My Lords, I make clear at the start that we support the Bill, as noble Lords throughout the House have. My party and I oppose the death penalty. I fully accept that the Government and the noble Baroness have moved forward, and in that sense the new clause before us today is welcome. The noble Lord, Lord Paddick, has set out the treaties, conventions and obligations that we have signed, which underpin the intention and support of the British Government to oppose the death penalty.
This House has many important functions, and asking the Government to think again is one of them. It is right to do so again here: we need to look at this issue once more. I have expressed concern many times from this Dispatch Box about this risk; particularly around Brexit, whatever else we do, we must never allow a situation where we are helping criminals or terrorists. I ask the House to think again. It is not about helping criminals or terrorists; it is about ensuring that we support the things that we, as a country, believe are right. It was the Labour MP Sydney Silverman whose Private Member’s Bill in 1965 abolished the death penalty for murder. For treason and other offences, it was not until 1998 that it was finally abolished completely.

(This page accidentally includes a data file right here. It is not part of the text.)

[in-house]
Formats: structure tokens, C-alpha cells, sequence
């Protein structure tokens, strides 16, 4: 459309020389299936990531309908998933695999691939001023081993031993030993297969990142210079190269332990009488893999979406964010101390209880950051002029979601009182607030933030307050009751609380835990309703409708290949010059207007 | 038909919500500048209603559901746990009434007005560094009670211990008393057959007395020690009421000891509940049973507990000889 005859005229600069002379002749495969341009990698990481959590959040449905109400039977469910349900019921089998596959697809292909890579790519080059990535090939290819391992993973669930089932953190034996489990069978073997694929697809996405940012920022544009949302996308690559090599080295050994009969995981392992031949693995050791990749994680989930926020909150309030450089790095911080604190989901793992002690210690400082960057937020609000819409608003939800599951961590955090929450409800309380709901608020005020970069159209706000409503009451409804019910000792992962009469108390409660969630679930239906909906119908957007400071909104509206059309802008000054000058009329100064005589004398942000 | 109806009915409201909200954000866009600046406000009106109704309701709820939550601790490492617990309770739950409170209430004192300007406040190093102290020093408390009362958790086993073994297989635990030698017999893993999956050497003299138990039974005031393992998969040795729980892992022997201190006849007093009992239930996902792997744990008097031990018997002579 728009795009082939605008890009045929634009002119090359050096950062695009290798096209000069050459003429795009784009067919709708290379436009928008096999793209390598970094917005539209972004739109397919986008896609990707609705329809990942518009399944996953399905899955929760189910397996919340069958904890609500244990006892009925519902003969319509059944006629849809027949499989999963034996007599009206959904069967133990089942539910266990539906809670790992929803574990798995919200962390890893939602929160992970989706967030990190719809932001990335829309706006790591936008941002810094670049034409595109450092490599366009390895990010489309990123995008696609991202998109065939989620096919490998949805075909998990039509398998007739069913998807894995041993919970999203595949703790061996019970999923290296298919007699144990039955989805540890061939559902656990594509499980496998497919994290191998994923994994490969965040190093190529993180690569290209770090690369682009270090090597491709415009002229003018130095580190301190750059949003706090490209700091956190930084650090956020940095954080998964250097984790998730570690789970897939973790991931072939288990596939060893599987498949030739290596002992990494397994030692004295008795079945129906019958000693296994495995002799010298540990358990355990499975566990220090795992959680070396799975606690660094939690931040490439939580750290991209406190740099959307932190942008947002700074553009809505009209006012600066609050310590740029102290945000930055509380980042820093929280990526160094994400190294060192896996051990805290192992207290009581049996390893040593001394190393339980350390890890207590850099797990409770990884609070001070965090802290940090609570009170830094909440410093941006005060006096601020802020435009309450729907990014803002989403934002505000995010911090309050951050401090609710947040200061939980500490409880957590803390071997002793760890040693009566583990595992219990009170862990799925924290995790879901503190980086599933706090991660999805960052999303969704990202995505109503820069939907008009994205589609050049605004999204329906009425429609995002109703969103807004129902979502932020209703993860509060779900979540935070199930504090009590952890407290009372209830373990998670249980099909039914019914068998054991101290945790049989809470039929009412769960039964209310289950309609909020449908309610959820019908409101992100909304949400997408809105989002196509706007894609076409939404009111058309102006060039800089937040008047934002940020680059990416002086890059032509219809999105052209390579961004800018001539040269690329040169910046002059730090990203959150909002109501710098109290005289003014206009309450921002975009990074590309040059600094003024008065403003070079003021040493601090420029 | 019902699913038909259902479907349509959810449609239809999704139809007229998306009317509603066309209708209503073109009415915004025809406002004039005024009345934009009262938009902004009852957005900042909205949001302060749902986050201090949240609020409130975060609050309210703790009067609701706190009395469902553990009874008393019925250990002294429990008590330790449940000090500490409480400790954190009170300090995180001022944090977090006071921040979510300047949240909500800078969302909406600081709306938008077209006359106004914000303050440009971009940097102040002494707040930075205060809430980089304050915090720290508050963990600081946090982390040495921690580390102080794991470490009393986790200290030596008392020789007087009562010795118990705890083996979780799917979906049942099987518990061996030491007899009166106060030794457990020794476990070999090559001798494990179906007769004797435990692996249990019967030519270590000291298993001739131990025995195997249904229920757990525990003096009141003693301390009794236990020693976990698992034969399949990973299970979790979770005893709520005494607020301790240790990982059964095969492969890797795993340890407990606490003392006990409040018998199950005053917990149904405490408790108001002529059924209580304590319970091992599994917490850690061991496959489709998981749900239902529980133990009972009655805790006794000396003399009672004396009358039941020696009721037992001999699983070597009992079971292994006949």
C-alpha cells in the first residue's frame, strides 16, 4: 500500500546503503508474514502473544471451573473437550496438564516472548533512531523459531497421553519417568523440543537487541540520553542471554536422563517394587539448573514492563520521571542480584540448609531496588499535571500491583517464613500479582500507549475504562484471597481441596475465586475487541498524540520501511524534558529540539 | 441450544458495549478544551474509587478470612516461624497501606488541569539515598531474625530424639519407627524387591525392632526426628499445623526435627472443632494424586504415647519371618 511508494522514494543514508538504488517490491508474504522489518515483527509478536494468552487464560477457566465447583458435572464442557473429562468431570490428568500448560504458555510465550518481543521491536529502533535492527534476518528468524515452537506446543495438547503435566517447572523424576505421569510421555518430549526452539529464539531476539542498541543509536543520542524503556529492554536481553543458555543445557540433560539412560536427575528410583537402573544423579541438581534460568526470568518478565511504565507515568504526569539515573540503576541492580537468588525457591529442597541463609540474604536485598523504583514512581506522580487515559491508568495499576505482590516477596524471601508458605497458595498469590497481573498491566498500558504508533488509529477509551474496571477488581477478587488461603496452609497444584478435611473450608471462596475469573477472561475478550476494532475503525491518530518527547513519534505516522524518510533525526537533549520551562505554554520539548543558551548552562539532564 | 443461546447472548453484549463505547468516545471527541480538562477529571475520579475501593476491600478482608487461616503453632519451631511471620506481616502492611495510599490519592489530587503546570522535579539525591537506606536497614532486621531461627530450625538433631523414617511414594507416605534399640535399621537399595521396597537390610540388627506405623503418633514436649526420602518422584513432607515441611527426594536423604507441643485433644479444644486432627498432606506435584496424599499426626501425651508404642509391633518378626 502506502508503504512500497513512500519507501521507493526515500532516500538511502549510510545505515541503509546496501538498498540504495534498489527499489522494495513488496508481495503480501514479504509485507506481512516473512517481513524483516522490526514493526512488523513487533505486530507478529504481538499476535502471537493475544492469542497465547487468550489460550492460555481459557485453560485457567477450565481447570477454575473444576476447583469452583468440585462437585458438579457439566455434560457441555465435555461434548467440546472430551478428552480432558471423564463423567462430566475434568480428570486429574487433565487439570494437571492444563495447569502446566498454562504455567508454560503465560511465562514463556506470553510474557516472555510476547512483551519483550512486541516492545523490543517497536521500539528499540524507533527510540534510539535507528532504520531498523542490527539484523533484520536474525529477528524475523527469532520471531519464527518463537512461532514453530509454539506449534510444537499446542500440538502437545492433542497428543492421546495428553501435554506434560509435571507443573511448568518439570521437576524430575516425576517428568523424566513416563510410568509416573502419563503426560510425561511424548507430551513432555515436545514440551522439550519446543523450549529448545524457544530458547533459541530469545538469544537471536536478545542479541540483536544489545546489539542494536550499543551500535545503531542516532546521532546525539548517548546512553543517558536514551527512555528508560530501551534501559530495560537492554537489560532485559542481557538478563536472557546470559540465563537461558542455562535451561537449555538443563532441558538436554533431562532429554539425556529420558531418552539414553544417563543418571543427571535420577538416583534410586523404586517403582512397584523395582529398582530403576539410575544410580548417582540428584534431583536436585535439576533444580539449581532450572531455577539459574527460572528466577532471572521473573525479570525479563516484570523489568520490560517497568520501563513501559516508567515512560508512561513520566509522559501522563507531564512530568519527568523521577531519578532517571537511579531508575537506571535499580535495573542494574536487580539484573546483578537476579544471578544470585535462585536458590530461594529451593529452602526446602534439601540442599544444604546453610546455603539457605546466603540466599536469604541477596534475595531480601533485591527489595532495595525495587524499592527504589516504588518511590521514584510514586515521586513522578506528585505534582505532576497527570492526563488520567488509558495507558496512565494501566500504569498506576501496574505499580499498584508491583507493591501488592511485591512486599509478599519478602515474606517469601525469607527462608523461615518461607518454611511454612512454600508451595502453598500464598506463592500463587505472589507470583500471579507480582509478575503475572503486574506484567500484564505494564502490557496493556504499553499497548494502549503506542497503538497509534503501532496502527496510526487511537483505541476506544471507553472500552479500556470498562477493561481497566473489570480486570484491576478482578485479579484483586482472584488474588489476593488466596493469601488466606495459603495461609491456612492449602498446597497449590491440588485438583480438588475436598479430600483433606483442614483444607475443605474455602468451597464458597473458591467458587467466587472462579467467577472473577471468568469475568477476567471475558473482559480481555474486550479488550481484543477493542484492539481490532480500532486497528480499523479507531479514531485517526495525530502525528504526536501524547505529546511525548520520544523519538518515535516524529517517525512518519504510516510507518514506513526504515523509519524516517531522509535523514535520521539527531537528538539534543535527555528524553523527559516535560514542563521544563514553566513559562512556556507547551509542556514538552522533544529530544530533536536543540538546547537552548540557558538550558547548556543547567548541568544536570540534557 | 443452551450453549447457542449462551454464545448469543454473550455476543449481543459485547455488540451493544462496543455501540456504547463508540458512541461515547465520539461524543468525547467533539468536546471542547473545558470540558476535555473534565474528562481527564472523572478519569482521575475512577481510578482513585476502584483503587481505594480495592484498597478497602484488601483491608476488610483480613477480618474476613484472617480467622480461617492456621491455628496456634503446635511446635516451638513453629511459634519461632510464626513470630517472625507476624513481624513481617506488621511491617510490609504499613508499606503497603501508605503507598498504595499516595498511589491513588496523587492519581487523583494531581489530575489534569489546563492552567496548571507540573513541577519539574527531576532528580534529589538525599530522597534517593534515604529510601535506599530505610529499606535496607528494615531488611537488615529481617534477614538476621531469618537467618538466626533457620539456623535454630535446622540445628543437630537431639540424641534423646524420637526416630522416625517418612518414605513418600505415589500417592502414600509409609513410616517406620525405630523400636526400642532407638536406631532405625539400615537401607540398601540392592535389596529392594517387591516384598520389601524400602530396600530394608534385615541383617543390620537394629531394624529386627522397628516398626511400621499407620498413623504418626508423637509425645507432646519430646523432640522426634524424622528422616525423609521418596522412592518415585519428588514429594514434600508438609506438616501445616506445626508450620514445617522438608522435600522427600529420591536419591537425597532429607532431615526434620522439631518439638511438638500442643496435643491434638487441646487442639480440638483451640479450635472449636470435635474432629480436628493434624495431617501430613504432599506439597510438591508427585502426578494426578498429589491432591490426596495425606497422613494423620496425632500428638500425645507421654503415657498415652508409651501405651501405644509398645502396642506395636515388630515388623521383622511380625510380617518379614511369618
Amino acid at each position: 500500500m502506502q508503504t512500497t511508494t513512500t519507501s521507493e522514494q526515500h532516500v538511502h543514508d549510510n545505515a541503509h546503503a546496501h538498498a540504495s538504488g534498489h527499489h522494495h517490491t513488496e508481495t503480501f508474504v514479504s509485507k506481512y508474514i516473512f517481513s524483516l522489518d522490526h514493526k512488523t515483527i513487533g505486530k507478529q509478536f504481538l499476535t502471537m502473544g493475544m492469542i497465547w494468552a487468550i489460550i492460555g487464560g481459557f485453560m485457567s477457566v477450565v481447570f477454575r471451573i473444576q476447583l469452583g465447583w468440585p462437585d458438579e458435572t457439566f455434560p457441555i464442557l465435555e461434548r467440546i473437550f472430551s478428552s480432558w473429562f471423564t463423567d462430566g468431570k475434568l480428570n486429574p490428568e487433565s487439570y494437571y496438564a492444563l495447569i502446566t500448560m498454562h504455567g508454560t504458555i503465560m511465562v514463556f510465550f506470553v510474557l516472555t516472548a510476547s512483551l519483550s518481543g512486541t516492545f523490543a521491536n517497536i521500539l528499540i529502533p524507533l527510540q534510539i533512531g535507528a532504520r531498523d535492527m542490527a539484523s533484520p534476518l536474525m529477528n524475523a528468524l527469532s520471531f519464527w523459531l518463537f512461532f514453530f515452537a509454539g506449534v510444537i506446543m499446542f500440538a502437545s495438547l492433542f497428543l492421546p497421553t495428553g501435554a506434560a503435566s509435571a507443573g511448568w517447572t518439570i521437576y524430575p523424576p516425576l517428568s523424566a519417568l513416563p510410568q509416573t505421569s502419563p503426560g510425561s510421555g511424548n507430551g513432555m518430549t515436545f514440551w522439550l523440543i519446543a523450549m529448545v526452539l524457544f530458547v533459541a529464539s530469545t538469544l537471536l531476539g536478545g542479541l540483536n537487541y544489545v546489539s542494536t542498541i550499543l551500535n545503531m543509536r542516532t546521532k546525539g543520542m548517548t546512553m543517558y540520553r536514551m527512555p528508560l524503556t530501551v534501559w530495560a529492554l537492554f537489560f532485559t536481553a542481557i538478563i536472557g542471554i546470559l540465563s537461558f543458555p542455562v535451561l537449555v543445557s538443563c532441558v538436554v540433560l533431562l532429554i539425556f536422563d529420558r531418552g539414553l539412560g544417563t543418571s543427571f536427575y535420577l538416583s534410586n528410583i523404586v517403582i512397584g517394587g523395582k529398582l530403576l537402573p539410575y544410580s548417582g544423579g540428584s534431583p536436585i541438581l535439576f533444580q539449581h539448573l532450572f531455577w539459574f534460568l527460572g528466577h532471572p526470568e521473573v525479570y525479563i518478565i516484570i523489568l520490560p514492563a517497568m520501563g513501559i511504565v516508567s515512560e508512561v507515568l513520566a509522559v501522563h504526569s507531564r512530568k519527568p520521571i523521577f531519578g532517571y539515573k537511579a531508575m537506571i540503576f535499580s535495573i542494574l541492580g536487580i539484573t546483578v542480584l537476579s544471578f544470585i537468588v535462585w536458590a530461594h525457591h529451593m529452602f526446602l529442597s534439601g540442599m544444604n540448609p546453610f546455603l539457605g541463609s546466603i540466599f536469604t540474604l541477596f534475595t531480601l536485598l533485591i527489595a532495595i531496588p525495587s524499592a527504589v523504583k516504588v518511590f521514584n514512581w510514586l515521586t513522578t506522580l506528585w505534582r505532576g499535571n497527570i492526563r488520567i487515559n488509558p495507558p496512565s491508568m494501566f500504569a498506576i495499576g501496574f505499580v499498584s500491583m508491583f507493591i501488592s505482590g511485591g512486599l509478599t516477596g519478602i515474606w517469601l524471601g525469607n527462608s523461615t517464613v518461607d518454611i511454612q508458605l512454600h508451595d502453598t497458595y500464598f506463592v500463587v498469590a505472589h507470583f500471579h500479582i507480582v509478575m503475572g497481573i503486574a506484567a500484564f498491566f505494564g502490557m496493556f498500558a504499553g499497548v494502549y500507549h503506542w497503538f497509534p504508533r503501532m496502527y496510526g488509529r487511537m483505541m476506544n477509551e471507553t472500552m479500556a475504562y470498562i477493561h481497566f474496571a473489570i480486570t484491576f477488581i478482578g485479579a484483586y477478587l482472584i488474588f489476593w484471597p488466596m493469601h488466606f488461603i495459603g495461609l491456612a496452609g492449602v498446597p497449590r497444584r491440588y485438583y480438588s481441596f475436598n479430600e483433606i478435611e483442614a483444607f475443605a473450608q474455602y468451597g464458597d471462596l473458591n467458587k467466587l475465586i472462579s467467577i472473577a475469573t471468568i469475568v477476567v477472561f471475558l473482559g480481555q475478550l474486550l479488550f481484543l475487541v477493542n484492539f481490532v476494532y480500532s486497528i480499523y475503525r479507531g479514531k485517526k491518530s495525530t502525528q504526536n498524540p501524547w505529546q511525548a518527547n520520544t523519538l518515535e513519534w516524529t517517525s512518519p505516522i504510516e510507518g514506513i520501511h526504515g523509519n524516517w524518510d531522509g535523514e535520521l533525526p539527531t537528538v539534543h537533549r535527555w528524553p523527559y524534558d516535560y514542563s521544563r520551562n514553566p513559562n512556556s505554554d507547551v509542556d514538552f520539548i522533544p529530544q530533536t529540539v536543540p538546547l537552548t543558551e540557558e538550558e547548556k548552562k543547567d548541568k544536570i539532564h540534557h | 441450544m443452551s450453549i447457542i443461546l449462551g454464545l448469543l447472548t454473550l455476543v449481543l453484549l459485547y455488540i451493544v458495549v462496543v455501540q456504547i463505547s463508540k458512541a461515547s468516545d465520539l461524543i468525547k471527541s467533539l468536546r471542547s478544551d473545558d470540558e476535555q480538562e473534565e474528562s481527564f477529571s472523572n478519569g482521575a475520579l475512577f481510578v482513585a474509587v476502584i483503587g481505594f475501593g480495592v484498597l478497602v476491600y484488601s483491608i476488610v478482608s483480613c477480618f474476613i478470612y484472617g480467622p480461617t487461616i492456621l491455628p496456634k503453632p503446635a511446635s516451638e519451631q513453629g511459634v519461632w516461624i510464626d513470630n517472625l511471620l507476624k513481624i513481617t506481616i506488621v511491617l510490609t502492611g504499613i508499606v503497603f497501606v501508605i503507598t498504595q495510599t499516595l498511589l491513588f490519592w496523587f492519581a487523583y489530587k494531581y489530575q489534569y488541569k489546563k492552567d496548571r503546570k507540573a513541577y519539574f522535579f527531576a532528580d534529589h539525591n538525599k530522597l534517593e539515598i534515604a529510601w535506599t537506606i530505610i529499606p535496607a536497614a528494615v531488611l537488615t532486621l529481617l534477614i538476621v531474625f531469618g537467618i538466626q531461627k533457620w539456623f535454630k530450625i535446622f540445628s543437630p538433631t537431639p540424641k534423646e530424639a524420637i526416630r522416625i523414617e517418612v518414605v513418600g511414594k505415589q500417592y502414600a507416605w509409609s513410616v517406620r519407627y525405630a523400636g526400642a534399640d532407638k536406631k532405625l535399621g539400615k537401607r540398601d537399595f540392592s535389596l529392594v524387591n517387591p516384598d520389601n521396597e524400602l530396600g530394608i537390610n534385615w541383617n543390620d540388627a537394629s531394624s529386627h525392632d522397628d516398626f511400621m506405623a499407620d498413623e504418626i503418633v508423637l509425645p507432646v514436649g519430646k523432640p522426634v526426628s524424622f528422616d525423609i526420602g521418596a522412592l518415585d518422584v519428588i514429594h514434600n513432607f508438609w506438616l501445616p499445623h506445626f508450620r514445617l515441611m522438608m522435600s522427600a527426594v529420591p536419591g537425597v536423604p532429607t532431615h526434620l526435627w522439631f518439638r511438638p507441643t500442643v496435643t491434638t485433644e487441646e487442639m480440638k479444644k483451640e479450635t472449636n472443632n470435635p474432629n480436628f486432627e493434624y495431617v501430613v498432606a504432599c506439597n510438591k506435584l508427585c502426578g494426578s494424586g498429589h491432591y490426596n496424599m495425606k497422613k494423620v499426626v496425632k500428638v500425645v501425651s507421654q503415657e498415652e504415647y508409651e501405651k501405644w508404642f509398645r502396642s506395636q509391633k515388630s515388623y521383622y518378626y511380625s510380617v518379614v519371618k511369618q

The noble and learned Lord, Lord Hope of Craighead, set out some serious legal matters about where we are going with this. In the context of those, and the points made by the noble Lord, Lord Pannick, it is right for this House to ask the Government to think again. I entirely accept that when the Bill is passed nothing will happen until the treaty is signed, but it is not wrong, at this stage, to ask the Commons to look at it once more. I also understand that the amendment is about information going to other countries.
In conclusion, this is an important amendment. If the noble Lord divides the House, we will support him.